The State Immunity Controversy in International Law: Private Suits Against Sovereign States in Domestic Courts

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Springer Science & Business Media, Jun 30, 2005 - Law - 542 pages

The author shows through a careful analysis of the law that restrictive immunity does not have vox populi in developing countries, and that it lacks usus. He also argues that forum law, i.e. the lex fori is a creature of sovereignty and between equals before the law, only what is understood and acknowledged as law among states must be applied in as much as the international legal system is horizontal.

Furthermore, the state never acts as a juridical or natural person and, therefore, in logical terms, its functions cannot be divided into potere politico and persona civile, as a prelude to determine jurisdiction. The said Italian doctrine therefore is ex facie erroneous, and that a simple dichotomy between absolute immunity and restrictive immunity wholly predicated on the nature test alone would not be helpful in promoting justice. Hence, arbitration and comparative dominant theory are suggested instead in the resolution of this elusive problem.

 

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Contents

The Origins of Absolute Immunity of States
1
12 Jean Bodins Philosophy on Sovereignty
2
13 Thomas Hobbes
4
14 The Influence of the Philosophy of Thomas Hobbes
5
15 Claims and Counter Claims
9
16 Final Remarks
11
The Development of Sovereign Immunity
13
22 Justice Marshall and His Groundbreaking Rule
14
69 Some Thoughts on the Persistent Objector Rule
165
610 The Position of African States on State Immunity
168
611 Preceding Observations and Conclusions
171
The ILC Report On Jurisdictional Immunities of States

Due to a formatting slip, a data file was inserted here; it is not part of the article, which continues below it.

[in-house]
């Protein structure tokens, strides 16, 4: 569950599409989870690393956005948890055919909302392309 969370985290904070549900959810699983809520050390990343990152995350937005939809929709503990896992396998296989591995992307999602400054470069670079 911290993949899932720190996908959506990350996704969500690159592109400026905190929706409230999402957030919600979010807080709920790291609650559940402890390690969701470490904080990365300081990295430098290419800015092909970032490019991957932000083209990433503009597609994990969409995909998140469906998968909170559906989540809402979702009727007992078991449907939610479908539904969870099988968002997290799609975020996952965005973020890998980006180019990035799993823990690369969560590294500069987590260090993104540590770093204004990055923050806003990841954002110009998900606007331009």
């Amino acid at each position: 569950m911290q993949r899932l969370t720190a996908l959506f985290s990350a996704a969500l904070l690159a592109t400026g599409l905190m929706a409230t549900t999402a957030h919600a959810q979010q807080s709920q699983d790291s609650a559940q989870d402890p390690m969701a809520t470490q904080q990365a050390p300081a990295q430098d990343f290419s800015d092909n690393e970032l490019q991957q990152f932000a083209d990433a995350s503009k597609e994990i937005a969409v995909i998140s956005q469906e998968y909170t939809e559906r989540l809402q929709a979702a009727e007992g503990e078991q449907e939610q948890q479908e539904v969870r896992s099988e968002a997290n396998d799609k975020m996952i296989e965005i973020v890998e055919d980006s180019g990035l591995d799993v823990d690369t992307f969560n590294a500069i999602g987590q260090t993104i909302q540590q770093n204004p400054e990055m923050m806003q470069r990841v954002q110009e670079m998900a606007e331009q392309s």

175
72 Some Preliminary Observations
176
73 Specific Exceptions to Immunity of States
178
74 Principles of State Immunity under the Draft Articles
181
75 Execution against a Foreign State
182

23 Analysis of Chief Justice Marshalls Thesis
15
24 The Influence of Chief Justice Marshalls Decision
21
25 Influence of Marshalls Judgment on English Courts
22
26 Civil Law Countries and Sovereign Immunity
25
27 Russia and the Sovereign Immunity Question
27
28 Is Sovereign Immunity an International Custom?
28
The Privileges and Immunities of States
33
32 The Rational Foundation of State Immunity
37
33 Diplomatic Immunities and State Sovereignty
40
34 Comity of Nations Reciprocity and Coexistence
41
35 Equality of States in the Sphere of International Law
43
36 Beneficiaries of State Immunities
46
361 State ImmunityClaims in English Courts Overview
49
362 State Immunity in American Courts
58
363 State Immunity Issues and the Mixed Courts of Egypt
61
364 State Immunity before South African Courts
63
365 State Immunity in British Commonwealth States
66
Restrictive Immunity in US and UK Courts
69
43 Early Practice in Belgium and Italian Courts
70
44 A Move Towards Restrictive Immunity
72
45 Restrictive Immunity and its Implications
74
46 The Change of Heart in American Practice
77
Current US Law
78
48 Jurisdiction of the Federal Courts
79
410 Commercial Activity under FSIA
80
411 Contacts and Direct Effect Approach
81
412 Arbitration Clauses
82
4121 Expropriation Claims
83
4122 NonCommercial Torts
84
4124 Attachment and Execution
85
413 The Change of Heart in British Practice
86
4131 The State Immunity Act of the United Kingdom 1978
87
4132 Exceptions to Immunity Under the 1978 Act
88
4133 Indirect Impleading
90
4134 Waivers of Immunity and Counterclaims
91
4136 Miscellaneous Considerations
92
414 Difficulties in Applying Restrictive Immunity
94
4141 Difficulties Associated with Political Acts of States
96
4142 Thoughts on Nationalization and Restrictive Immunity
97
Private Suits Against African States in Foreign Courts
101
52 Evidence of Resistance to the Restrictive Rule
104
53 Nigeria before English Courts
105
532 Nigeria before Gentian Courts
109
Part One
111
Part Two
113
54 Uganda before English Courts
115
55 Egypt before Indian Courts
116
56 United Arab Republic before American Courts
117